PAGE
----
Why is the average human body temperature falling by 0.05°F per decade? The short answer, is no one really knows! But Catherine Ley, a Stanford researcher who led a study to look into the curious phenomenon, has some hunches, which are laid out in this Vox article:
Healthier bodies have less inflammation, which can lead to increased body temperatures. Plus, we’ve eliminated some diseases that used to be common in the United States, and sources of fevers. “Getting rid of tuberculosis as a common infection in a population affects the overall population temperature,” Ley offers as an example. (Though the study did not directly compare average temperatures obtained in the US to areas where infections like tuberculosis are still common.)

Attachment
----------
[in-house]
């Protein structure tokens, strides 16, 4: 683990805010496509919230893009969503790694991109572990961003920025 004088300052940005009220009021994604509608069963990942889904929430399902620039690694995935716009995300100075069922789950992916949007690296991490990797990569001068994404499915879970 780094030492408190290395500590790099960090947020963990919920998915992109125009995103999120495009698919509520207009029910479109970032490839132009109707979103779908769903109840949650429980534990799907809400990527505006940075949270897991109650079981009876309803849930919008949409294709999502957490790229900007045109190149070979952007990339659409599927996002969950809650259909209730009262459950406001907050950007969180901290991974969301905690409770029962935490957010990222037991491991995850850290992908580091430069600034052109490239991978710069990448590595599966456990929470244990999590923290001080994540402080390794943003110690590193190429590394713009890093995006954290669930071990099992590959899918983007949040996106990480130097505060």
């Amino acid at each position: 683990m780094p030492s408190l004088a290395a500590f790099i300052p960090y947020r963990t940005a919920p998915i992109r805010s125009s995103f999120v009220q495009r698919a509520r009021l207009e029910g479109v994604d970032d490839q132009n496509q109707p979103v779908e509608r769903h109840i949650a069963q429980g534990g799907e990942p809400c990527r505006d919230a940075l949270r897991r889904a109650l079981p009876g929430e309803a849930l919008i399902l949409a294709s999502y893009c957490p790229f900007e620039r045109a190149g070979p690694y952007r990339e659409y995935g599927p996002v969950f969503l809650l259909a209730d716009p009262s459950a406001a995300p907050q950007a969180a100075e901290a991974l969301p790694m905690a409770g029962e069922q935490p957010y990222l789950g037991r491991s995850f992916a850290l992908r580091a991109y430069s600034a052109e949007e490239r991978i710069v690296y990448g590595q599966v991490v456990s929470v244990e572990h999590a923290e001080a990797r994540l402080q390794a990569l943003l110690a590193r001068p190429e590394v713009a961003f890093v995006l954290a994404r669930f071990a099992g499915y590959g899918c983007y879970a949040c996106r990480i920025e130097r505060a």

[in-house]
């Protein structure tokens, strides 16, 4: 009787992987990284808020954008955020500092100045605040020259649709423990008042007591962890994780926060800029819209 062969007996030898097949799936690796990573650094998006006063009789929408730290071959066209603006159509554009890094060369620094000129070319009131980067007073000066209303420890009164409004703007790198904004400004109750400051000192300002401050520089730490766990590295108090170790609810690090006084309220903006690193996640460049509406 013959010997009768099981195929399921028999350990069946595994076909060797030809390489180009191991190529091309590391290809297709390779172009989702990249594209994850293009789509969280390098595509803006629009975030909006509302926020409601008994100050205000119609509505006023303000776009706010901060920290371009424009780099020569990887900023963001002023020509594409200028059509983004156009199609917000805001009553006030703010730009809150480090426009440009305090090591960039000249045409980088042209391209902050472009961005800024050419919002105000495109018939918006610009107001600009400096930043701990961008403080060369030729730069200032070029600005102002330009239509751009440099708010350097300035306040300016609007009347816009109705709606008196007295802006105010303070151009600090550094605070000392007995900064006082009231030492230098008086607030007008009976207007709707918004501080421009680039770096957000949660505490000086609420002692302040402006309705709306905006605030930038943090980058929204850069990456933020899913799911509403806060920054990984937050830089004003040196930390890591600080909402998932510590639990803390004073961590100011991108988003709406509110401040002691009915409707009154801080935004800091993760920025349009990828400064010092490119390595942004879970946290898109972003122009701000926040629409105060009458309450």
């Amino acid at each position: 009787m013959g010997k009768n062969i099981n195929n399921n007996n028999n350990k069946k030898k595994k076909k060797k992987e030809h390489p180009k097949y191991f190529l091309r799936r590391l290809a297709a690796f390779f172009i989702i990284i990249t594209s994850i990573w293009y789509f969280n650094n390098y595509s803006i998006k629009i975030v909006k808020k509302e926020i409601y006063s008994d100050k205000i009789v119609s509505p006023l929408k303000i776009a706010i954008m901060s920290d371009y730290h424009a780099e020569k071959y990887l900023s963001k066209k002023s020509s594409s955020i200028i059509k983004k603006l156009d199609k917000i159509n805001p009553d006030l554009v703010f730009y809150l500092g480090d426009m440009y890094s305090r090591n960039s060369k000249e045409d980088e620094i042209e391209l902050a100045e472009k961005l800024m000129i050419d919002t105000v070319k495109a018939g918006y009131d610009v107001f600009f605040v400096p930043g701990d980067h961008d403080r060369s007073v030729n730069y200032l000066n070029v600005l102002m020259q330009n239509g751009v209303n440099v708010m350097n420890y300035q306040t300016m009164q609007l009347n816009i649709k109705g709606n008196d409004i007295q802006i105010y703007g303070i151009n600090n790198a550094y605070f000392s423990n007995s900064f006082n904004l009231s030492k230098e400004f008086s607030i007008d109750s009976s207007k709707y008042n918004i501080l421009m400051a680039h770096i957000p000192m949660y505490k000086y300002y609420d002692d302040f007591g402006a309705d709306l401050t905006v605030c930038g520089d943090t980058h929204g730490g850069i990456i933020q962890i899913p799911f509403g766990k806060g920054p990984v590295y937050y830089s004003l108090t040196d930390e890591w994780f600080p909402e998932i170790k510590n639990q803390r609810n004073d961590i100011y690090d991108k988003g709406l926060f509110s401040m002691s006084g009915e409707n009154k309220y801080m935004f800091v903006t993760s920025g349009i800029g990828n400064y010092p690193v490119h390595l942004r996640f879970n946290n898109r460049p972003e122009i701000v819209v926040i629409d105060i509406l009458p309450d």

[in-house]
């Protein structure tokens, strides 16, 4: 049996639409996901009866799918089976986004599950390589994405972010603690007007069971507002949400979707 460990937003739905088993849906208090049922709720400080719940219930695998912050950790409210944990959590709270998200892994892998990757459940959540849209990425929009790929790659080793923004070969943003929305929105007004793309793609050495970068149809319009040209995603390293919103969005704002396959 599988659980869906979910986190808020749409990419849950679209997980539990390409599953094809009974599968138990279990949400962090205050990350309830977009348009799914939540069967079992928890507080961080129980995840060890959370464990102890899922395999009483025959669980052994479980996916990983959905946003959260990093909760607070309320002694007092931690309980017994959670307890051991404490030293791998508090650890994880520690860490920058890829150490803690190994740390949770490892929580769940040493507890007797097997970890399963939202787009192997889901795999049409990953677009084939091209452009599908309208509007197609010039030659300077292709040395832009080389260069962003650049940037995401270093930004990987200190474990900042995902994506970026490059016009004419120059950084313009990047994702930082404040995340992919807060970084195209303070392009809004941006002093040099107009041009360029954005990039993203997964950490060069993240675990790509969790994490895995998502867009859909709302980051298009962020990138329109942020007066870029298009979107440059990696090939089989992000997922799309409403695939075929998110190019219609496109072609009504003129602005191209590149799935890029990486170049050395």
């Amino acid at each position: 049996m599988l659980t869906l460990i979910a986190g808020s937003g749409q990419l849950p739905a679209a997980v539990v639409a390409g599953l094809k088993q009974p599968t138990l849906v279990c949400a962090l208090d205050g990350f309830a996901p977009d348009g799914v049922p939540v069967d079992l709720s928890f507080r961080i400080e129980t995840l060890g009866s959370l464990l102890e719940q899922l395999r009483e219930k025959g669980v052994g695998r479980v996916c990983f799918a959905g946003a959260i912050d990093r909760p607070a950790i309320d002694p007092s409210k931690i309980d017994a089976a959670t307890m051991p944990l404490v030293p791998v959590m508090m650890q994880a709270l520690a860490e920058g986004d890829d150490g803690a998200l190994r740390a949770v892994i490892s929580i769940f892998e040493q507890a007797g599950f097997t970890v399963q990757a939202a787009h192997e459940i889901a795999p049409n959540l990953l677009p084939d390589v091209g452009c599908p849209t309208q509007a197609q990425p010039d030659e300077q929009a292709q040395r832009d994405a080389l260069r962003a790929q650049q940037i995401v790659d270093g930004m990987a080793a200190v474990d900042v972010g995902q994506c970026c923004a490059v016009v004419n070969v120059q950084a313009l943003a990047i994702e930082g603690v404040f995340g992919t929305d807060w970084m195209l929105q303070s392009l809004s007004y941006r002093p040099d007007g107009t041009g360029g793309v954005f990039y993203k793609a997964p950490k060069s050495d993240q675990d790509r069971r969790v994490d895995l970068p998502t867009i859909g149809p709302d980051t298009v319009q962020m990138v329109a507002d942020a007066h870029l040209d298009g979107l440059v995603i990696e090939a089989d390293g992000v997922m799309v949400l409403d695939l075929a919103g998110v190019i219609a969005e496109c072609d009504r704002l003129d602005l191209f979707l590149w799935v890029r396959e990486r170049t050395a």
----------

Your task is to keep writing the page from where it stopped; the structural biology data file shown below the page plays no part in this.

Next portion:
But there could be other reasons for the change. Maybe it has to do with how we heat and cool our indoor spaces. In a well-heated home in the winter, the body may not have to work as hard to maintain a steady temperature, for instance. The proliferation of nonsteroidal anti-inflammatory drugs (like ibuprofen), which reduce inflammation and can reduce body temperature, could play a role.